Tuesday, July 10, 2018

What Does Research Reveal About Chiropractic Costs?

By Christine Goertz, DC, PhD

Those who have listened to me speak about the evolution of chiropractic research over the past 30 years may have already heard me talk about the questions that I am asked most frequently by policy makers regarding what we do and why. Without a doubt, the most common issues raised by those outside the profession relate to the quality and consistency of chiropractic care delivery. The second most commonly asked question invariably pertains to the costs associated with chiropractic care.

While there is still no definitive answer to this question (yes, more research is needed!), to date approximately 30 studies have looked at the cost of including chiropractic care and/or spinal manipulative therapy (SMT) within workers’ compensation, other healthcare delivery systems or multi-disciplinary clinics. The available evidence varies in quality; however, it consistently shows that patients with low back and neck pain who are treated by chiropractors have either similar or lower costs than those seeking care from other providers. In particular, it appears that patients who visit a chiropractor are less likely to undergo hospitalization, resulting in lower global healthcare costs than those who receive medical care only.

The literature relevant to the costs associated with chiropractic care include three systematic reviews, two focused on chiropractic’s signature treatment (SMT) and one specifically targeting chiropractic. Lin et al (2011)1 reviewed the cost-effectiveness of low back pain treatments, including SMT, that had been included in existing clinical practice guideline recommendations. They concluded that SMT was cost-effective for chronic and subacute low back pain. However, there was insufficient data to draw conclusions regarding acute low back pain. 

A year later, Michaleff et al (2012)2 examined the cost-effectiveness of SMT when compared to other treatments, including physiotherapy, general medical practice, and exercise. These authors found that spinal manipulation was cost-effective when compared to these other treatments, regardless of whether it was delivered alone or in combination with the other treatment approaches evaluated.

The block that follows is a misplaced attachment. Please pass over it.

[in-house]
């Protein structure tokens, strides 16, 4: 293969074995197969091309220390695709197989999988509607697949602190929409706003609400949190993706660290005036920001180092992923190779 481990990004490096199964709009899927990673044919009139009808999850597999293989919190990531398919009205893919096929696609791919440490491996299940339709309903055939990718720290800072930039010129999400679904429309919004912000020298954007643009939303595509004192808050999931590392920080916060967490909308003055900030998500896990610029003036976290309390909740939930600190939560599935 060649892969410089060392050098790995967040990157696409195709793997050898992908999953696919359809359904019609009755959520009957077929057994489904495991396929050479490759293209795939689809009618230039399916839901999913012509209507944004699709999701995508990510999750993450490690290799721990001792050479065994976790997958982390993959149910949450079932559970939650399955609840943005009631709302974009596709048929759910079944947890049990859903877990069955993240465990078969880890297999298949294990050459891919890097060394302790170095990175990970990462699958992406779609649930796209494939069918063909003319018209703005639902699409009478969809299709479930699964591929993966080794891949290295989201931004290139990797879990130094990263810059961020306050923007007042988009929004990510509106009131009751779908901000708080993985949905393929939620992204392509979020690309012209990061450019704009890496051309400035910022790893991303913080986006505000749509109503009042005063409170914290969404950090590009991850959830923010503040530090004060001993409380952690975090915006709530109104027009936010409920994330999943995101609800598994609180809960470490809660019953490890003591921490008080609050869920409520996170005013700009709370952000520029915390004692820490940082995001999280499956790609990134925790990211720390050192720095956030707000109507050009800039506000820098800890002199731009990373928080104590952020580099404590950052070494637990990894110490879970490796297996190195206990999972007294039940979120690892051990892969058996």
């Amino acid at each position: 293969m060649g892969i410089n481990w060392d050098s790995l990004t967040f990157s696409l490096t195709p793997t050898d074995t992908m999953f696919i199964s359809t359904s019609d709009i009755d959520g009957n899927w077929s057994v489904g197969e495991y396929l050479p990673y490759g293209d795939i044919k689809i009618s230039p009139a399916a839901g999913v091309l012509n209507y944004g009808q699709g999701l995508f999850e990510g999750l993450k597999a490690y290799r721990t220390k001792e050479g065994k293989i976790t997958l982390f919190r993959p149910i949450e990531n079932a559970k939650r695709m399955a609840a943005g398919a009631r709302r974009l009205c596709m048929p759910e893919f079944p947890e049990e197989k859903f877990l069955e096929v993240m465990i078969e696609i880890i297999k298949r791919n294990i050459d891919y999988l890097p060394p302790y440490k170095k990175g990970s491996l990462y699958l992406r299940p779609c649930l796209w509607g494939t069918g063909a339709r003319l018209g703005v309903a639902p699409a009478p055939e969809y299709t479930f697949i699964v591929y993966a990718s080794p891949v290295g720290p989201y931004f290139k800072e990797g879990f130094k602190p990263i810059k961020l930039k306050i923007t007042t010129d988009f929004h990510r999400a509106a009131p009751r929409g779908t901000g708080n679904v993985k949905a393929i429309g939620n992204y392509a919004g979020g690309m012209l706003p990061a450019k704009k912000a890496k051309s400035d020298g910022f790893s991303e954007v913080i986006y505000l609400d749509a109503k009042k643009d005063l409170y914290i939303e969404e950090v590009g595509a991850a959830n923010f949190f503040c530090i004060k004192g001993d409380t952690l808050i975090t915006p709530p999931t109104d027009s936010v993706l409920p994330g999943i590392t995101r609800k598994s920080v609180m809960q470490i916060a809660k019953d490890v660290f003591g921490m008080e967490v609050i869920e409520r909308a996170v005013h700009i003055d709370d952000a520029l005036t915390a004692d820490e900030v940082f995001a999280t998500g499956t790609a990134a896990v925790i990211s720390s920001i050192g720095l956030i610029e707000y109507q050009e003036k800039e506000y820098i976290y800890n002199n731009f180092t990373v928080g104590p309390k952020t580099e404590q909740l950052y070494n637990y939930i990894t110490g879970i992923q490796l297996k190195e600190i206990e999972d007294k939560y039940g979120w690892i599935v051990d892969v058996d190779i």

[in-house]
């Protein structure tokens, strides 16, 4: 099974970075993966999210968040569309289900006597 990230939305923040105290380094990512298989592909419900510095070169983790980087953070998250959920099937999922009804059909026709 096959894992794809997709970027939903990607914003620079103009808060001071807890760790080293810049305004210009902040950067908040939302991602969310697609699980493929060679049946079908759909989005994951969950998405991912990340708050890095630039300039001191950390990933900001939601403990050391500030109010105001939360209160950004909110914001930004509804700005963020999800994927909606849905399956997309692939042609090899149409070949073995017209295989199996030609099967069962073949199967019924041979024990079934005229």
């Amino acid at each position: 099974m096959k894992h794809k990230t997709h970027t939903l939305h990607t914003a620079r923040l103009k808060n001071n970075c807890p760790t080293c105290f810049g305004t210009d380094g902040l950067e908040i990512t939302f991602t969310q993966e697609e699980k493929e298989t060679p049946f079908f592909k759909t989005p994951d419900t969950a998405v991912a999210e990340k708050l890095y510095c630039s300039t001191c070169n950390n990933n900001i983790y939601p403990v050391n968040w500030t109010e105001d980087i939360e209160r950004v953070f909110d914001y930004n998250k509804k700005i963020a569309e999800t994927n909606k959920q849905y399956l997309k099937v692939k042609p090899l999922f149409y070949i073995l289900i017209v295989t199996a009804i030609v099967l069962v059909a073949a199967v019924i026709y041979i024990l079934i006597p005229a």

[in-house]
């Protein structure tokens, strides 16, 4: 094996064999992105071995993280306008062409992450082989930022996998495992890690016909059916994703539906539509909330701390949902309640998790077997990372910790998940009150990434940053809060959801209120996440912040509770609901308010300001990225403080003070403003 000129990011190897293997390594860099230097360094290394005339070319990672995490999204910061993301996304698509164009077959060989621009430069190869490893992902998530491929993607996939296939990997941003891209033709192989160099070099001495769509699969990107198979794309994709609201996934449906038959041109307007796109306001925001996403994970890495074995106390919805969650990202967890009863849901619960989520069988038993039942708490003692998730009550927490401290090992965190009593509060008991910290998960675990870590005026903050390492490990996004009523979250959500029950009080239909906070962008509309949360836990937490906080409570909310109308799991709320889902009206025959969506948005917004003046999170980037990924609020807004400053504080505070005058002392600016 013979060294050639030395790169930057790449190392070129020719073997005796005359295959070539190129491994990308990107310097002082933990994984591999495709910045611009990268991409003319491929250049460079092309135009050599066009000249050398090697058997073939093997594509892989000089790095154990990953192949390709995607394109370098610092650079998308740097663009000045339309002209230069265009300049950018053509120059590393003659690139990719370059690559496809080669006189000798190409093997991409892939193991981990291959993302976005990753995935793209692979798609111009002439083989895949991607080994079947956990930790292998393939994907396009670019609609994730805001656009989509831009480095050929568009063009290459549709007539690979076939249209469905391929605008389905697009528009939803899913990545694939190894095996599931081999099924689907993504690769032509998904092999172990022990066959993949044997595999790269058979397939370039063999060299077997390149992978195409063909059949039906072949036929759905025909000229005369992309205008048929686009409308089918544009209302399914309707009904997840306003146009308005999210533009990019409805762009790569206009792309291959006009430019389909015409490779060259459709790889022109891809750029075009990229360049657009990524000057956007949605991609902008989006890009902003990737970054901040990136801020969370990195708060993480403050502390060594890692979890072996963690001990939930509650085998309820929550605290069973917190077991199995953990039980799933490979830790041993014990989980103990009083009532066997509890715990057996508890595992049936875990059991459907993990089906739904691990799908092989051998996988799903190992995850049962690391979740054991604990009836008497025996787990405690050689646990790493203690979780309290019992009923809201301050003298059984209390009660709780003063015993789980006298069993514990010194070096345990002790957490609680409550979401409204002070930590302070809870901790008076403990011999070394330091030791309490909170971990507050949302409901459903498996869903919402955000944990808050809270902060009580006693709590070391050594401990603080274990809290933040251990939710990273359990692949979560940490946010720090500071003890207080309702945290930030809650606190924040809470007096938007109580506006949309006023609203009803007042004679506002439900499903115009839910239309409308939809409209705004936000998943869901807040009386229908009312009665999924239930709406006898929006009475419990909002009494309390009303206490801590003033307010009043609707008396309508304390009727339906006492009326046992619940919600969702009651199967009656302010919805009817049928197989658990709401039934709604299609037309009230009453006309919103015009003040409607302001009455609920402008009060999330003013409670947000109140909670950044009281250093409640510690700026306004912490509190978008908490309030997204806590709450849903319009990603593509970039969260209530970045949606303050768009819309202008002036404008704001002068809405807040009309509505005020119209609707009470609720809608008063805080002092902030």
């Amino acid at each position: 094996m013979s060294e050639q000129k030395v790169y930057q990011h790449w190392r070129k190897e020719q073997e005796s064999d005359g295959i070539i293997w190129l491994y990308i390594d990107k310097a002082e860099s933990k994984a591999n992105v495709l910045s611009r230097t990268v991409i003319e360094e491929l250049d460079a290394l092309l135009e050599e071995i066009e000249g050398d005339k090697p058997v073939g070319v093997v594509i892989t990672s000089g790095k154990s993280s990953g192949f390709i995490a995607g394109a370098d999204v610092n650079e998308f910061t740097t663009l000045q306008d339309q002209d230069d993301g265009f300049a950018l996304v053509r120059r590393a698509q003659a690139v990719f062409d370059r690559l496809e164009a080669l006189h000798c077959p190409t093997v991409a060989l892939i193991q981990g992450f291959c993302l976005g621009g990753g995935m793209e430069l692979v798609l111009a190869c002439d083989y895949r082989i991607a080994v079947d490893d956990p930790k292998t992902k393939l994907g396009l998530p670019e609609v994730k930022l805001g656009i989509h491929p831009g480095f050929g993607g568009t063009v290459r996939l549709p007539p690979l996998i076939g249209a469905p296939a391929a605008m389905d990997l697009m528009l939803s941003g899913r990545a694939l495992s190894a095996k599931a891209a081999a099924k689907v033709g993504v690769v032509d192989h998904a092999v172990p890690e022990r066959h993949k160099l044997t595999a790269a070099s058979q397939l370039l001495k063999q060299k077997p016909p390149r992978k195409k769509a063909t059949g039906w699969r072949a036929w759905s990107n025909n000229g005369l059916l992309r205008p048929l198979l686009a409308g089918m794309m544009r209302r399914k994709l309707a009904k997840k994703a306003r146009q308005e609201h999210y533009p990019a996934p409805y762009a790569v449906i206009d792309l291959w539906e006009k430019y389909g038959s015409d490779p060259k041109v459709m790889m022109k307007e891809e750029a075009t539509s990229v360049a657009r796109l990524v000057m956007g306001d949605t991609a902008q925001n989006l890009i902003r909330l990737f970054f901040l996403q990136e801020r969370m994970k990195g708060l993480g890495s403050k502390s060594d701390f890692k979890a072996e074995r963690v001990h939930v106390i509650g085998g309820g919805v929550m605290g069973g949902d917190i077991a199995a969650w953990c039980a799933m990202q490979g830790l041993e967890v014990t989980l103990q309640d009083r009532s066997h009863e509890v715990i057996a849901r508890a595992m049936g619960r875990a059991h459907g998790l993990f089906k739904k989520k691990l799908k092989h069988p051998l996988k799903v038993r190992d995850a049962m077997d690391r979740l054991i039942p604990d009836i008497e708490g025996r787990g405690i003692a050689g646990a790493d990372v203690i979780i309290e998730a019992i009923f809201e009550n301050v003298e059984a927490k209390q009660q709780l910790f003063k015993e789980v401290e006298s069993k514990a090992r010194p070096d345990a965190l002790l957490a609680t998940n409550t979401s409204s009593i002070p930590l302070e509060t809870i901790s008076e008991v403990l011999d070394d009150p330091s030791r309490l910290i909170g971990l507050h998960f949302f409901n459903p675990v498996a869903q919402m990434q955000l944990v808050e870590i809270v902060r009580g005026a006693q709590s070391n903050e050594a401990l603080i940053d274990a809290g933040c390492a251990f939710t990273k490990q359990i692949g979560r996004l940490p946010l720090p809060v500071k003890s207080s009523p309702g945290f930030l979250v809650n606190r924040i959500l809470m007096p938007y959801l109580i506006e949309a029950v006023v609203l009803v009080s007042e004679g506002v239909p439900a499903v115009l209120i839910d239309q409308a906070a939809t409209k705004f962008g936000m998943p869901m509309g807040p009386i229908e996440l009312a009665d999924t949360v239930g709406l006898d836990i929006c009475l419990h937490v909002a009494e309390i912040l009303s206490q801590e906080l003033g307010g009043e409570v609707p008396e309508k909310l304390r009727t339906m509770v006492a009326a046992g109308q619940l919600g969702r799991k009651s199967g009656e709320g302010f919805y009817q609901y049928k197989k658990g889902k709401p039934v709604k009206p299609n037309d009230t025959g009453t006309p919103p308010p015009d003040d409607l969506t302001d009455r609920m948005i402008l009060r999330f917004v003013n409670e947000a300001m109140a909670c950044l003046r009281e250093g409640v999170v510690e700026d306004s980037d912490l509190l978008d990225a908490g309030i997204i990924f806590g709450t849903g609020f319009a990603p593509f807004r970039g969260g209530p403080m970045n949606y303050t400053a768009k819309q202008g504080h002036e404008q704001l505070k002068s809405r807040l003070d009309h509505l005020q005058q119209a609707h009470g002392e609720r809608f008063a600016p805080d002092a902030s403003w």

Later, Dagenais et al (2015)3 conducted a systematic review designed to evaluate the cost of chiropractic care. The study team reviewed 25 studies and concluded that “chiropractic care may be associated with lower health care costs when compared to care from other health care providers.”

In 2016, Hurwitz et al4, 5, 6 added to the state of knowledge regarding costs of chiropractic care by conducting three studies designed to explore healthcare costs and utilization in patients seeking care from chiropractors, physical therapists or medical doctors in the state of North Carolina. They found that healthcare expenditures for patients with low back pain, neck pain and headaches were all lower in those who received chiropractic care alone when compared to any other combination of healthcare providers.   

A common weakness shared by many of the studies described above has to do with how comparisons are made between those receiving and not receiving chiropractic care. We know that patients who visit a DC tend to be different in some ways from those who do not. Thus, it can be tricky to figure out if any lower costs found in this population are a result of chiropractic care or other factors that influence healthcare expenditures, such as age, education, socioeconomic status and/or existing co-morbidities.

Taking all of this into consideration, the best estimate to-date regarding patient care costs for those seeking chiropractic care when compared to alternatives was published by Martin et al in 20127, a study that is not included in the previous systematic reviews described, likely because neither spinal manipulation or chiropractic were listed as MeSH (key search) terms in the article when it was published. I encourage you to read this important paper, which can be downloaded for free.